Fuji got SO MANY things right with the X-T1, but the D-pad design is NOT one of them. In fact, it's a FAIL.

I've heard others say the buttons were designed to aid in weatherproofing, but the shape of the button (on top) has no bearing on the weather seal where the button contacts the camera electronics within the camera body.

After hundreds of frames and many nights shooting the X-T1 in very low light situations I'm very pleased with the camera. However, the d-pad design (as well as ALL of the buttons really) must be addressed in future models.

So far Fuji has been great to listen to their users and respond accordingly. I have no doubt they will in this case as well.

Tom In Real Life said...

I'm getting back into photography after spending all of the digital age (up until now) on the sidelines. Narrowed my choices to the Fujifilm X-E2 or the Nikon D7100 but then a guy at the camera shop put an X-T1 in my hands. It had this great substantial feel like the D7100 but the weight of the X-E2. I also liked the one-hand hold of it over the X-E2, which I find a bit precarious. I'm not a really an experienced shooter so the plethora of dials was a bit intimidating. The sales clerk assured me I would get used to it. What I could not get used to however was the d-pad and function buttons. They felt like trying to thread a needle with mittens on. The sales clerk said that was the first he had heard of that. (Touting the Fuji company line?) Bottom line, I'm going with the X-E2 with the optional handgrip and load up on lenses because this system is going nowhere but up. said...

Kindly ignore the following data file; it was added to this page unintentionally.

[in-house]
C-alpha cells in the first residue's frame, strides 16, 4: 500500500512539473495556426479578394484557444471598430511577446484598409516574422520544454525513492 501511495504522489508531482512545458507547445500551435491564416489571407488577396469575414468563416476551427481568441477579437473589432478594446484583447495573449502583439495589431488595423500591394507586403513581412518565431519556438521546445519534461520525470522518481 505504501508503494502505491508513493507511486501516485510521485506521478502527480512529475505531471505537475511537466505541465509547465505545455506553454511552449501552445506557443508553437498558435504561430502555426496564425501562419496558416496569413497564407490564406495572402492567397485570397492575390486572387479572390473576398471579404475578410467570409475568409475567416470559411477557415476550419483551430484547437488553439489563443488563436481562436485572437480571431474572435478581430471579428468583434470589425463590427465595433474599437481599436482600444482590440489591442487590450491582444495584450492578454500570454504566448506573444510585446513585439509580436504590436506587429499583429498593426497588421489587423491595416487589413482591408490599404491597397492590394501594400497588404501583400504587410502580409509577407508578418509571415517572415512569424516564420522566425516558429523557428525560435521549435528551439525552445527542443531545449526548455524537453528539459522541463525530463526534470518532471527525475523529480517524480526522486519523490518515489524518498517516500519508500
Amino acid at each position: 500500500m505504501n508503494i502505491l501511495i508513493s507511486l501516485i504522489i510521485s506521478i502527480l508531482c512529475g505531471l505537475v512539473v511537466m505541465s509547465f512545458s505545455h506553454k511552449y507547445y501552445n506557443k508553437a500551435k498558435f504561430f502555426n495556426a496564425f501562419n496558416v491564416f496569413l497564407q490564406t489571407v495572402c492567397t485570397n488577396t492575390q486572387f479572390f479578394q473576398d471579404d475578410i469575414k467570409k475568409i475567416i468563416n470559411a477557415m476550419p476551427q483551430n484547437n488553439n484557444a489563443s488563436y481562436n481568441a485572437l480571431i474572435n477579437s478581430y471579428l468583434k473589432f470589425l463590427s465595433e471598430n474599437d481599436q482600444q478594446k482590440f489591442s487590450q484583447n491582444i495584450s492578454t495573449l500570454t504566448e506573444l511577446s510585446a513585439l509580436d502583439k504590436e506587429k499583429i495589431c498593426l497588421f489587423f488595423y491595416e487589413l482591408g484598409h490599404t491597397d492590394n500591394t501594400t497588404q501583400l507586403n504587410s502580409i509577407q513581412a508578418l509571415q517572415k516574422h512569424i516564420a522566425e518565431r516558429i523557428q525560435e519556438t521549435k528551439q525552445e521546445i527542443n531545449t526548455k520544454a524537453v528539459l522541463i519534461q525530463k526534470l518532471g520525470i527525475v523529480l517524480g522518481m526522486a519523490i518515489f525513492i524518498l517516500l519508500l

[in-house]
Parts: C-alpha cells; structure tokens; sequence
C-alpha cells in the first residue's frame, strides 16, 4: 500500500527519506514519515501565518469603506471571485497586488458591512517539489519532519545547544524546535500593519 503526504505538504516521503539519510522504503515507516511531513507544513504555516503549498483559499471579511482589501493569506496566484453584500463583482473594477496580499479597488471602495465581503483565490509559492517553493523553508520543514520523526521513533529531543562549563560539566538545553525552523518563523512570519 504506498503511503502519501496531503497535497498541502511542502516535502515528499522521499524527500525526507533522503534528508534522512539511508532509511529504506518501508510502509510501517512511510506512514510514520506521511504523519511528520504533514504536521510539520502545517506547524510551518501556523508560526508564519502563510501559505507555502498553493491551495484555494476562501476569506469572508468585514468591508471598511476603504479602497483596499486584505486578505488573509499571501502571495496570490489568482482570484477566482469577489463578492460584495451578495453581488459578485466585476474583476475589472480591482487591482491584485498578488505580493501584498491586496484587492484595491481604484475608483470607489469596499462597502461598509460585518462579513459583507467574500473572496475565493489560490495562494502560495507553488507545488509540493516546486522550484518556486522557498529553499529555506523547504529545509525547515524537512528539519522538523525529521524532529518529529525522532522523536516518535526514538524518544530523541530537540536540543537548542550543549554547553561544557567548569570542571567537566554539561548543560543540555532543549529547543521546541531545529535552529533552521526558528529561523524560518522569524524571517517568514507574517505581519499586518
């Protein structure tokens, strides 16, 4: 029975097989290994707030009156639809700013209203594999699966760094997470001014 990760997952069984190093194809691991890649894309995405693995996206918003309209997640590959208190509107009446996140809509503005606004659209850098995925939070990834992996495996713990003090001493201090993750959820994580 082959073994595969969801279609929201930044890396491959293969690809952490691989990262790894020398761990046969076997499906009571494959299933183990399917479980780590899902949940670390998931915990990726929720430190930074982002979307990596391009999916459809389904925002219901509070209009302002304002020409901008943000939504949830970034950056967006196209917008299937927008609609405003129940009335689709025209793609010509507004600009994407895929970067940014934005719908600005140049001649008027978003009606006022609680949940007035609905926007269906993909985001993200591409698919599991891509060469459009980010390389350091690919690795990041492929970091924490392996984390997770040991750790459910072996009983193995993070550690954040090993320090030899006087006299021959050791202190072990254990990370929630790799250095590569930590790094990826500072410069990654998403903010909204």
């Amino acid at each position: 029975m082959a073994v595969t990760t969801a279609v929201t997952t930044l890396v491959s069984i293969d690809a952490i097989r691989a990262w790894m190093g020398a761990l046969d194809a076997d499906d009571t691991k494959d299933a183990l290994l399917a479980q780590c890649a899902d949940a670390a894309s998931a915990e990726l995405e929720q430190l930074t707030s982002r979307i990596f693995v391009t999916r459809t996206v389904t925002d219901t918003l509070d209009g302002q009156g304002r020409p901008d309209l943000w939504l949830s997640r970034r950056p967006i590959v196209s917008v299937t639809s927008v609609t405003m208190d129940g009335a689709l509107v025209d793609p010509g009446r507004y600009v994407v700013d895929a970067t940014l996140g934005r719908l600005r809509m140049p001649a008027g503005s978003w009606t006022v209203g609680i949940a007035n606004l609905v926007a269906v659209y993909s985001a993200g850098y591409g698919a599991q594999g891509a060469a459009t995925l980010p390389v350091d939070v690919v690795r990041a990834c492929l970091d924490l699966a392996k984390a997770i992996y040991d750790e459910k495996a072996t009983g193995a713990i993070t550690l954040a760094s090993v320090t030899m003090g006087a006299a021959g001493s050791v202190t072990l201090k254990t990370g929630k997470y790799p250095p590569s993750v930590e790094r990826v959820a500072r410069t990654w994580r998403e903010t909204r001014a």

I did the same thing as you. I love the series and my X-E2 is serving me well.

I have noticed that newer X-T1's have resolved this problem, but I'll still wait until the X-T1 replacement before I invest in a different body. I've also enjoyed having the smaller X-E2 body since this is my compact setup whereas I still us my 1D X for sports or scenarios where I can lug the beast around.


Anonymous said...

Ron, I fully agree with you. The D-pad button is just a fail. Even after a long time using the X-T1 I do have to get my eye of the viewfinder to operate these buttons.

Sadly, the local representation of Fujifilm here in Switzerland has no clue about that issue... And they are not able to support customers in solving the problem.

Next week I'll get a new X-T1. My dealer offered me a trade in. I'll loose a lot of money with this deal. But I love the camera and I hope, I'll getting happy with the new version of the D-pad button.